After several months of anticipation, Wyoming has withdrawn its bid for roughly four million acres of mineral rights and a million acres of land owned by the oil and gas company Occidental Petroleum. Gov. Mark Gordon had hoped to use those assets to improve the state's rate of return on investments.
Throughout the process, there were questions about what was going on behind-the-scenes. Gordon put out a statement following the state's bid withdrawal looking to answer some of those questions. Wyoming Public Radio's Cooper McKim spoke with the governor to talk through that statement.
Mark Gordon: Obviously, this was a major undertaking to consider and ultimately put forth a bid. There were a number of considerations around it and to make sure that the public was fully aware of what it was we were doing and we did, we wanted to make sure that we put out a statement, as I had promised, that would indicate exactly what we had bid, and the kind of the process that we'd gone through to get there. And so that was the impetus for putting out the statement.
Cooper McKim: So the statement went through some of the information that wasn't public [at the time]. Like who exactly the state met with some legislators, the companies, the banks, that was all disclosed in the statement. Obviously, you know, as you pointed out in the statement, transparency was one of the big points of contention. So, what do you say to those folks who say they wanted more transparency throughout?
MG: Well, with a transaction such as this, there was at least in one bidding round, there were 13 competitors. And in a sort of sealed bid to kind of approach basically saying, here's what Wyoming's going to bid… and so we would have set a value. And it would have been a just a complete sort of academic exercise for us to have disclosed everything Initially, I did feel it was absolutely important that the members of the legislature knew what was going on.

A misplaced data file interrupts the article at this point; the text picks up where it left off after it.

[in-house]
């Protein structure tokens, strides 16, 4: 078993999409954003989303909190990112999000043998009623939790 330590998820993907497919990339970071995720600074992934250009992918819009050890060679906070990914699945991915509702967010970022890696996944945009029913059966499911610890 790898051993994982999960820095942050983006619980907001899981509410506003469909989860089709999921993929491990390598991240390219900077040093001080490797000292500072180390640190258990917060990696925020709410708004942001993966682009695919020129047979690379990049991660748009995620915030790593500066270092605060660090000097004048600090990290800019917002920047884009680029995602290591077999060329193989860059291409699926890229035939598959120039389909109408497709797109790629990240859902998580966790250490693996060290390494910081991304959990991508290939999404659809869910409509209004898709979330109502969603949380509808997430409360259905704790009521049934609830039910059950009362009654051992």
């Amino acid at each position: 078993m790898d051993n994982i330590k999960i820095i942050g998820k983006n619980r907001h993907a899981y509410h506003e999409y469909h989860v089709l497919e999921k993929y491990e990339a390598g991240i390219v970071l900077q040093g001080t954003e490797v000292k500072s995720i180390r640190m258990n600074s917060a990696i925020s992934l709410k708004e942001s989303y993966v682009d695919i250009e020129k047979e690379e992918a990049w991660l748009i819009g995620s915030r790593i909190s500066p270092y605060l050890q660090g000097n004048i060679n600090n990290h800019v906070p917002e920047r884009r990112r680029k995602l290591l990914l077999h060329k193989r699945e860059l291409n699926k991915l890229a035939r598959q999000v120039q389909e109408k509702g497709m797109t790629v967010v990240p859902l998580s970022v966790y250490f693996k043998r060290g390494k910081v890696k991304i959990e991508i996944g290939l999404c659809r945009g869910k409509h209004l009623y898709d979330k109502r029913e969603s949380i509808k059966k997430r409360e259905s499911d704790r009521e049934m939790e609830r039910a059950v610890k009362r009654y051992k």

As I mentioned, Cooper, we brought it to the attention of the legislature so they could fully discuss the topic and they did. And they ultimately came up with a number of recommendations on the process going forward. All of which, either we have or would, if we had been successful, would have adhered to.
CM: Orion Mine Finance is the new company in town. Have you spoken with them at all? And do you have any expectations of what that company will mean for the state?
MG: Yeah, I have not had any conversations directly with Orion [Mine] Finance. I understand, sort of, by way of communication that they have reached out to a couple of our agencies. And I have it on good authority that they will be contacting the governor's office. It's certainly an offer that I've extended saying, 'look forward to meeting with you.' And, and so, we feel that that the long term play here is trona. My guess is Orion [Mine] Finance also saw that.
But what was particular for us was the opportunity really to consider blocking up land in a way that would make public access more available, in a way that would safeguard some of our hunting areas and recreational opportunities. I don't know if Orion [Mine] Finance has those on their agenda.
CM: Okay, any other points to add before we sign off here?
MG: Well, a little bit about just the uniqueness of the process. I think normally what the state does in these kinds of transactions is we go through an appraisal process. The size of this was so large that there would be no comparable sales. It really became evident as we were looking, particularly at let's say, the real estate and some of the mineral position that an appraisal wasn't going to be done effectively or in a timely fashion, which is why we reached out to an investment bank. And as I mentioned in the statement, the investment banks that we talked to, actually, I'm aware that three of the ones we talked to- Barclays, Jeffries, and Citi-were all contenders in this. So, in one way or another an investment bank was going to be essential. Essential in understanding what the asset was and essential in completing the transaction should we have been successful.
CM: Well thanks for making time for me, governor.
MG: Thank you.
Have a question about this story? Please contact the reporter, Cooper McKim, at firstname.lastname@example.org.